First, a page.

By: Jeff Haden –

Your customers are hugely important. And your key employees. As well as the industry you’ve chosen, politics, macroeconomics, and education.

And luck.

While all those are important factors in the success of your business (or career) and your earning power, here’s one factor you probably haven’t considered:

Your spouse.

Researchers at Washington University in St. Louis found that people with relatively prudent and reliable partners tend to perform better at work, earning more promotions, making more money, and feeling more satisfied with their jobs.

That’s true for men and women: “Partner conscientiousness” predicted future job satisfaction, income, and likelihood of promotion (even after factoring in the participants’ level of conscientiousness.)

According to the researchers, “conscientious” partners perform more household tasks, exhibit more pragmatic behaviors that their spouses are likely to emulate, and promote a more satisfying home life, all of which enables their spouse to focus more on work.

As one researcher said, “These results demonstrate that the dispositional characteristics of the person one marries influence important aspects of one’s professional life.” (In nonresearch terms, a good partner both sets a good example and makes it possible for you to be a better you.)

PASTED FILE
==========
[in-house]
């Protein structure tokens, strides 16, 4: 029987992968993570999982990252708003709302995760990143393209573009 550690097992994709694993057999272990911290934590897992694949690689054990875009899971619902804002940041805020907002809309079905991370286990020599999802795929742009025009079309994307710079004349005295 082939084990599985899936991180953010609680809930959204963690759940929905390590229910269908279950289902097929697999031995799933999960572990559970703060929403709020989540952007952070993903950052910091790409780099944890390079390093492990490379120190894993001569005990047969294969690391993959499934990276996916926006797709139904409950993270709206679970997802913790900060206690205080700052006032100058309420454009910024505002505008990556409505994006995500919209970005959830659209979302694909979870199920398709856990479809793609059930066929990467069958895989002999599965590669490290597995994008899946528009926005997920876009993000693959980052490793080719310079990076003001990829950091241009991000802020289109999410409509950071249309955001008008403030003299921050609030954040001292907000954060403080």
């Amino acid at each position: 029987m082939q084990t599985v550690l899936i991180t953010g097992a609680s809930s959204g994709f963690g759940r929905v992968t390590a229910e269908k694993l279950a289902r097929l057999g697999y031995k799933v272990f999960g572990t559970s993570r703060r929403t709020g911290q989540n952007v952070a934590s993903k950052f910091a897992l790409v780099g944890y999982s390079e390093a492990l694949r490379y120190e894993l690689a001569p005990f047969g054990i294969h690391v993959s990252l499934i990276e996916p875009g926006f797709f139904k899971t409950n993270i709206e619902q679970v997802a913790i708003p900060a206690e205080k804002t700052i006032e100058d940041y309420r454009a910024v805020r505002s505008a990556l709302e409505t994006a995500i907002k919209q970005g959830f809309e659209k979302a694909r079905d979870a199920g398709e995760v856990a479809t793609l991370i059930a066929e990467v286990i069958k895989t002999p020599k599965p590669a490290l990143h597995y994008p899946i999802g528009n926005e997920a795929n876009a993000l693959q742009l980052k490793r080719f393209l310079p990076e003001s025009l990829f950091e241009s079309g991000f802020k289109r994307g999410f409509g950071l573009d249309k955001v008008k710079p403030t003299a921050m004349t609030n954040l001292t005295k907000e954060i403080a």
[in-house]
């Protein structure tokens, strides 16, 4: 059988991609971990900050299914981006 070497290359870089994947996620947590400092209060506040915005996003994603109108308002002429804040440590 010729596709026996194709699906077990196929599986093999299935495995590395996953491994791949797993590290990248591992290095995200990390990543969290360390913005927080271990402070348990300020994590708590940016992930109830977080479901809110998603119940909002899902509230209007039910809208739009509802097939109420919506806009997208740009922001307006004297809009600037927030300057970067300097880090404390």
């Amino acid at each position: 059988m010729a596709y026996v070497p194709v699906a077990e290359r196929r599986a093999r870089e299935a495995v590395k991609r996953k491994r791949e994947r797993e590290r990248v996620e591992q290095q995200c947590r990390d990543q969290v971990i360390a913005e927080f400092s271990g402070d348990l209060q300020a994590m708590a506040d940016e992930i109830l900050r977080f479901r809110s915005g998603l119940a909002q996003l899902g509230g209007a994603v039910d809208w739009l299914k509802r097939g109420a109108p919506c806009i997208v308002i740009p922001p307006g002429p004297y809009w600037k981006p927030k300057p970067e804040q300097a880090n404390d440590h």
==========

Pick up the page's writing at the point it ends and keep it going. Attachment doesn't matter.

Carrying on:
I know that’s true for me. My wife is the most organized person I know. She juggles family, multiple jobs, multiple interests–she’s a goal-achieving machine. Her “conscientiousness” used to get on my nerves, until I realized the only reason it bugged me was because her level of focus implicitly challenged my inherent laziness.

I finally realized the best way to get more done was to actually get more done, and she definitely helps me do that.

And I try to do the same for her. Since my daily commute is two flights of stairs, I take care of most of the house stuff: laundry, groceries, cleaning (I don’t do all the cleaning, but I make sure it gets done), etc., so when she comes home she can just behome.

So, while she’s still much more conscientious and organized than I am, she’s definitely rubbed off on me in a very positive way.

Which of course makes sense: As Jim Rohn says, we are the average of the five people we spend the most time with–and that’s particularly true where our significant others are concerned.

Bad habits rub off. Poor tendencies rub off. We all know that. But good habits and good tendencies rub off too.

To read this article in its entirety visit: Inc.

 

Sharon Sanders
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